The second fallacy lies in another sentence in Part II, that Britain should maintain a major capability outside Europe. Without the ability to protect shipping, how are we able to support, or nourish, in the old Churchillian expression, any major military force anywhere in the world outside air cover range from the United Kingdom? Again, this can only be done if we are acting as auxiliaries of the Americans and utilising American carriers for the air cover of the shipping needed to support such major military capability.

The third fallacy is as follows. We intend, in the words of the White Paper, not to provide another country with military assistance unless that country is prepared to provide us with the facilities we need to make such assistance effective in time. That sounds very right, proper, easy and face-saving in the House of Commons, but can we really imagine a determined aggressor giving us the time to deploy our forces and get them in unopposed? Can one imagine the host country being in a position to make it possible for us to send unopposed help?

We say that we are going to rely on quick reinforcement by air. Surely this is cloud cuckoo land. Let us go back a couple of years to the events in Kuwait. Do we really think that if H.M.S. "Bulwark," with her carrier-borne aircraft, had not been in the vicinity the Iraqis would have given us time to send transports full of troops and long range aircraft to fly into the Kuwait airfields in plenty of time to deploy force against a possible Iraqi attack? It is senseless for any potential aggressor ever to allow such a situation to occur. Therefore, I submit that that sentence in the White Paper is, again, a complete fallacy.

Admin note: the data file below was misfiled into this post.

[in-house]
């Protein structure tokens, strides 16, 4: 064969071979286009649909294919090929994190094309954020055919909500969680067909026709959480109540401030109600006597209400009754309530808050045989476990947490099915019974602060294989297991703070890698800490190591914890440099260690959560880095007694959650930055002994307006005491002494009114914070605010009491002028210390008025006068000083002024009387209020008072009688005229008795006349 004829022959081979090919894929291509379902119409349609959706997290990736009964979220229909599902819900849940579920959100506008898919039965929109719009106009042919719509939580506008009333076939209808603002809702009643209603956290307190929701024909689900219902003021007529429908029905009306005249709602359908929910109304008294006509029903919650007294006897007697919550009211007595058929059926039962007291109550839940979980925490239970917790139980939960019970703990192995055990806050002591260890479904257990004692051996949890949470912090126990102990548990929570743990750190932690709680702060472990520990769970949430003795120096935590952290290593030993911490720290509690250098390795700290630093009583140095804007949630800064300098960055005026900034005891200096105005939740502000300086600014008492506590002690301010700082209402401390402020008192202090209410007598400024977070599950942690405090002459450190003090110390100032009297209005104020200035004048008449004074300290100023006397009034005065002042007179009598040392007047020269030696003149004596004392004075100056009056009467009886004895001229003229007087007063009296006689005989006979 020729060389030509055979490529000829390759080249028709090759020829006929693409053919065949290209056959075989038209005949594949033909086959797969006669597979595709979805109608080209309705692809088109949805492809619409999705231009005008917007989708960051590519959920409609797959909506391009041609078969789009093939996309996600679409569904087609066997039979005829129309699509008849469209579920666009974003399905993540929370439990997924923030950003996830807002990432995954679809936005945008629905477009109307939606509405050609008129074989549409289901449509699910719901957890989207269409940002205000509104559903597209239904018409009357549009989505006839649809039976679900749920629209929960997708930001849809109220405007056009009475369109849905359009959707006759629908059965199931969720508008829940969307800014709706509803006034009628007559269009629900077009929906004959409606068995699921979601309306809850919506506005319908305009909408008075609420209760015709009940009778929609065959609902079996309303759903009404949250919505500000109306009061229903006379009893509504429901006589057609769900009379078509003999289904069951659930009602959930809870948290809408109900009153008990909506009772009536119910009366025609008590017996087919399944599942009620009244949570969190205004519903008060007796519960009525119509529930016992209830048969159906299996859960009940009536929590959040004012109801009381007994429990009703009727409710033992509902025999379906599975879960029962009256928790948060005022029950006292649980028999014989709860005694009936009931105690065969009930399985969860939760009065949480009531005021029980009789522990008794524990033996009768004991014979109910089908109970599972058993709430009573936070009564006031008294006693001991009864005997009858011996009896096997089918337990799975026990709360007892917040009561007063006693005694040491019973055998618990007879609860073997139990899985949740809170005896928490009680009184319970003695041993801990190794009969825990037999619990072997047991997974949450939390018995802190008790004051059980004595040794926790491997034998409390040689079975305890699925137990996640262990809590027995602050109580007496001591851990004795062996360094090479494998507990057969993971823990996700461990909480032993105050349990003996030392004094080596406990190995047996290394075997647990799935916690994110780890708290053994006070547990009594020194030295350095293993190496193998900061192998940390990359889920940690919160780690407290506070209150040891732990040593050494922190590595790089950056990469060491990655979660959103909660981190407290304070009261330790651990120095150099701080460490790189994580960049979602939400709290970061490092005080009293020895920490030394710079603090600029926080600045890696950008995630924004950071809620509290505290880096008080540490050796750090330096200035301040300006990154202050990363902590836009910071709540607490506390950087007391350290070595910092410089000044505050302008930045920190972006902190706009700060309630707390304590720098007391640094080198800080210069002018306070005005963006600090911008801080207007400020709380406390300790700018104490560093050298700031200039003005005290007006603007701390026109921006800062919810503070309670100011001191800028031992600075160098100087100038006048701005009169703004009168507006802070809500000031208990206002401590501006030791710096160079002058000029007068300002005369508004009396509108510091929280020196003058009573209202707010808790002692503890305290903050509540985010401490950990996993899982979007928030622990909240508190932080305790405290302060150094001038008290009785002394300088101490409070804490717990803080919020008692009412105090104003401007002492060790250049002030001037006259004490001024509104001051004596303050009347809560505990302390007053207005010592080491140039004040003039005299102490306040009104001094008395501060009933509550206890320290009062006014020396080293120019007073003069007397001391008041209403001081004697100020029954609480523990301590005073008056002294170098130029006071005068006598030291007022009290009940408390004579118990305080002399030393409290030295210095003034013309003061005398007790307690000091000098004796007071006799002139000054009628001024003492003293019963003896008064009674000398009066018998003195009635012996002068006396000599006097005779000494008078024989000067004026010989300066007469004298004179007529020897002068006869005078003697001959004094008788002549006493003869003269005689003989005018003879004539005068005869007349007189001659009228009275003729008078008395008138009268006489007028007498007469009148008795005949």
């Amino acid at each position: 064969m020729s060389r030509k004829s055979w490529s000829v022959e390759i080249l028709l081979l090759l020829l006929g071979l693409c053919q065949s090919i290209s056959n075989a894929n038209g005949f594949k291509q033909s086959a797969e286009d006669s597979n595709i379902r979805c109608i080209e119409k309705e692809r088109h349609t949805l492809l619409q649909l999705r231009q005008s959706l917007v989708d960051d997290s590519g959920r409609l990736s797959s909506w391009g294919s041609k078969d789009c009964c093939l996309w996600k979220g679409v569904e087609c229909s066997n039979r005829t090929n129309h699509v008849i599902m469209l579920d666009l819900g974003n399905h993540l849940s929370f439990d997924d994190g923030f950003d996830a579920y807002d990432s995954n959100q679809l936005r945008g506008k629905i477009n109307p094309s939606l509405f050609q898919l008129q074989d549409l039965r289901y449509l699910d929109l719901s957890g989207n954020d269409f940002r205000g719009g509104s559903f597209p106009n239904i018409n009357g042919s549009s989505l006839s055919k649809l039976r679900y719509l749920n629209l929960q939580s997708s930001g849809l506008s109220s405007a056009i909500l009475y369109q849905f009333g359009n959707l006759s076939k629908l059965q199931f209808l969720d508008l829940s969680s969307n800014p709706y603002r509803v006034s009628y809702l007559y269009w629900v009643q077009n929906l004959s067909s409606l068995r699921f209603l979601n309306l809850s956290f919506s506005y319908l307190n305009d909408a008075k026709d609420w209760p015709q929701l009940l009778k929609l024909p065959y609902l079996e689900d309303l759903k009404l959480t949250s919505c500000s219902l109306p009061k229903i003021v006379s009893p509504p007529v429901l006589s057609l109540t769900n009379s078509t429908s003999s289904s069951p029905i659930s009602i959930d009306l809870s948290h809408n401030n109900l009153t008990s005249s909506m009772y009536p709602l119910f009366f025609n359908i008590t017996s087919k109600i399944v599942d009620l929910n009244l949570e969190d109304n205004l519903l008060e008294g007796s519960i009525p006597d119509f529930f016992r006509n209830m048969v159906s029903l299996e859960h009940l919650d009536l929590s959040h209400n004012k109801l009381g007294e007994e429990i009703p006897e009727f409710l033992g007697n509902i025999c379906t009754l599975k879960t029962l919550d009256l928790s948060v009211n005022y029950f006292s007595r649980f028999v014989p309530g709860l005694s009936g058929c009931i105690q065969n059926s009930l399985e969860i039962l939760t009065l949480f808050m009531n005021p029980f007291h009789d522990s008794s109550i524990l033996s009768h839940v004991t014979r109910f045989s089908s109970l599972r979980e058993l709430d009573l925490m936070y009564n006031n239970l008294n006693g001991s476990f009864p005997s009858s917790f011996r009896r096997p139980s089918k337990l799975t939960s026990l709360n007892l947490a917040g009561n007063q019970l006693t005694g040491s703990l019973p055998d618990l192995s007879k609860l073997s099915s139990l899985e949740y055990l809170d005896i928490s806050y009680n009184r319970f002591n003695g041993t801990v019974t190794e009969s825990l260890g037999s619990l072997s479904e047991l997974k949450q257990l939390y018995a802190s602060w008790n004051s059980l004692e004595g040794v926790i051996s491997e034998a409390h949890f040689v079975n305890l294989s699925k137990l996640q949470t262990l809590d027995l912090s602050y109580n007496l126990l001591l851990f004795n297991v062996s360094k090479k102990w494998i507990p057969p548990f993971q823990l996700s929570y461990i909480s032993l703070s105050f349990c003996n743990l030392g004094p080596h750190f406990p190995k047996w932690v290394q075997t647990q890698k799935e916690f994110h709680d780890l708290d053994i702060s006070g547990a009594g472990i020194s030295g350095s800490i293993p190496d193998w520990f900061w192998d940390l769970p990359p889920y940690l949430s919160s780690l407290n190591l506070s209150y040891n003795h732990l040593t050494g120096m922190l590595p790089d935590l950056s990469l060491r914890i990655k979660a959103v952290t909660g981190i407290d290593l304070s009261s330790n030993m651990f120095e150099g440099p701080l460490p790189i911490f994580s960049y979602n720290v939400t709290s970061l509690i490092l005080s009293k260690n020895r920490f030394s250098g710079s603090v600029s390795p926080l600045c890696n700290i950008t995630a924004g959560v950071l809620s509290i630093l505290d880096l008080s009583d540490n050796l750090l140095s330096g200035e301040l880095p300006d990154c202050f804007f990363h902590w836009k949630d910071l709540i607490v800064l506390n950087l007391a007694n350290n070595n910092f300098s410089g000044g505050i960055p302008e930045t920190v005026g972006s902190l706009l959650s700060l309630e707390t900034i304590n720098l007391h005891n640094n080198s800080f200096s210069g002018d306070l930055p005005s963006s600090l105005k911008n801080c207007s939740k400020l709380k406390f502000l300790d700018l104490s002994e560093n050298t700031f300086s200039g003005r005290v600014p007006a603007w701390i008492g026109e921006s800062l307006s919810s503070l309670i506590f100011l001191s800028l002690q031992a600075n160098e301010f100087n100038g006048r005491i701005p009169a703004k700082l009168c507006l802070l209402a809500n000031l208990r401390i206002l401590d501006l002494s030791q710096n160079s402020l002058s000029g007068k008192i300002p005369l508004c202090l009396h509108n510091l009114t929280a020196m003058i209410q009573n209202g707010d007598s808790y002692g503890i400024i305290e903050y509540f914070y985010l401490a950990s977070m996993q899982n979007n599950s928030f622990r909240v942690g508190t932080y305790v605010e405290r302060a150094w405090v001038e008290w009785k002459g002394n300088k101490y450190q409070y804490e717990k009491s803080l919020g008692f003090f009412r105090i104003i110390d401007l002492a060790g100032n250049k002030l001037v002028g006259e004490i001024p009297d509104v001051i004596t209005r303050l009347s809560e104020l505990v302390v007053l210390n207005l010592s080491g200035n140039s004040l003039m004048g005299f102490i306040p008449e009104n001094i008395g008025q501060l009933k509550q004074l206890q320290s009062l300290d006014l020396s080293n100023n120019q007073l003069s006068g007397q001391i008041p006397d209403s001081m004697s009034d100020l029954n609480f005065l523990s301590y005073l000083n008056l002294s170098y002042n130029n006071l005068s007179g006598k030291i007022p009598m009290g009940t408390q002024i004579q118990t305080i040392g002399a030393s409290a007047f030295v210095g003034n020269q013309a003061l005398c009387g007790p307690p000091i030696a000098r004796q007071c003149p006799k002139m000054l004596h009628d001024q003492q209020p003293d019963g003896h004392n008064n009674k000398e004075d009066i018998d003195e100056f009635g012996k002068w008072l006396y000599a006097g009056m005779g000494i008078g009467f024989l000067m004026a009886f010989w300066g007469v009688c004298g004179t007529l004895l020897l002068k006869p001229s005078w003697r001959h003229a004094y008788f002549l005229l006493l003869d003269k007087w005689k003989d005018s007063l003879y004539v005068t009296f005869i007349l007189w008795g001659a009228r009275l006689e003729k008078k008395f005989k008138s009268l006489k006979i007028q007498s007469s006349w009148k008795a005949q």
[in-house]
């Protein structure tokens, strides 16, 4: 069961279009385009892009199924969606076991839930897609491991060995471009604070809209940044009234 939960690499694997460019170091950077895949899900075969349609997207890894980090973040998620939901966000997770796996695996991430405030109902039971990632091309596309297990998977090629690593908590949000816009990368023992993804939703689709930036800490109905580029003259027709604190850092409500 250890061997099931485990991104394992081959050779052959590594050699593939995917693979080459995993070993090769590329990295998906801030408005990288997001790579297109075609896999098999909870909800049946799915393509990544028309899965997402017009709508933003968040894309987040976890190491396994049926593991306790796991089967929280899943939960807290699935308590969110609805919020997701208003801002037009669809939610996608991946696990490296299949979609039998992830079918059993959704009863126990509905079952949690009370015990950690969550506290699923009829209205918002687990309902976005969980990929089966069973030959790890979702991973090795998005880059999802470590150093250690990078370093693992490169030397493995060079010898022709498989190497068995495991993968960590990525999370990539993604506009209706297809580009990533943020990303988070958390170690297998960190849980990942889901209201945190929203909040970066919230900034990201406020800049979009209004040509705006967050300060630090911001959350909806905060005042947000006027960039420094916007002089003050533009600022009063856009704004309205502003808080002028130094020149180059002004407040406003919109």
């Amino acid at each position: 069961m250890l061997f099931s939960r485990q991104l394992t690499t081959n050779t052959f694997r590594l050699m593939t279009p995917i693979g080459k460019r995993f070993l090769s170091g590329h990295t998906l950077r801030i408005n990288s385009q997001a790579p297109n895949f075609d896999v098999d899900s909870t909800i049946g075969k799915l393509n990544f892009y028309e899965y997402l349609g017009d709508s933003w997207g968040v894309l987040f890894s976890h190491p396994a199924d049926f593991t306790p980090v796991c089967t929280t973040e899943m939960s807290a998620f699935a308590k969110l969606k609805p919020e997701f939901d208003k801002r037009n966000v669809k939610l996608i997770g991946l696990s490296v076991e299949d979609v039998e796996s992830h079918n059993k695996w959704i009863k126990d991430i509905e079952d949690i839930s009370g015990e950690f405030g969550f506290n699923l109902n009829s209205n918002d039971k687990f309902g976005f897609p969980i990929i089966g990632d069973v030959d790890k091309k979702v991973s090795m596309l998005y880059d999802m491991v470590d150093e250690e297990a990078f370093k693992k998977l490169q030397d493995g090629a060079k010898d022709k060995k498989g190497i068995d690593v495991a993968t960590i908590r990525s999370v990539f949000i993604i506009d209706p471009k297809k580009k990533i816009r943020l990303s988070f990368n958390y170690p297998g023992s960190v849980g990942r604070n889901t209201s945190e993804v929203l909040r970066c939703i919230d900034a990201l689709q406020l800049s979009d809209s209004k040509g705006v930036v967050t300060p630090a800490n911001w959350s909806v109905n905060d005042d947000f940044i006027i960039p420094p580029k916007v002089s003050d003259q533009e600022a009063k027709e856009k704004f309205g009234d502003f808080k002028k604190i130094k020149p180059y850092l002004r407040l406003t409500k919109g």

Can we imagine the new C5s, which the Royal Air Force will have to have if it is to transport large quantities of stores and troops over long distances, flying into terminal airfields and the butchery which will ensure if, as one expects, the potential aggressor has his fighter aircraft in the vicinity ready to mow them down as they come in? Again, it is cloud cuckoo land to write such things into what purports to be a serious White Paper defining the strategy of this country for years to come.

What logic is there in these circumstances in continuing to build commando ships, assault ships and amphibious craft of any kind if we are depriving ourselves of the means of deploying an amphibious force throughout the world? Why go on building the ships? We know that that is not the £100 million saving promised by the Government, a fact which was not elicited until last night's debate, because we know that that depends upon a hypothetical situation in the future when confrontation in Indonesia comes to an end. Why did not the Government take their courage in both hands and cancel the programme of amphibious assault ship building, observing that they were no longer providing after the early 1970s the power of giving them air cover?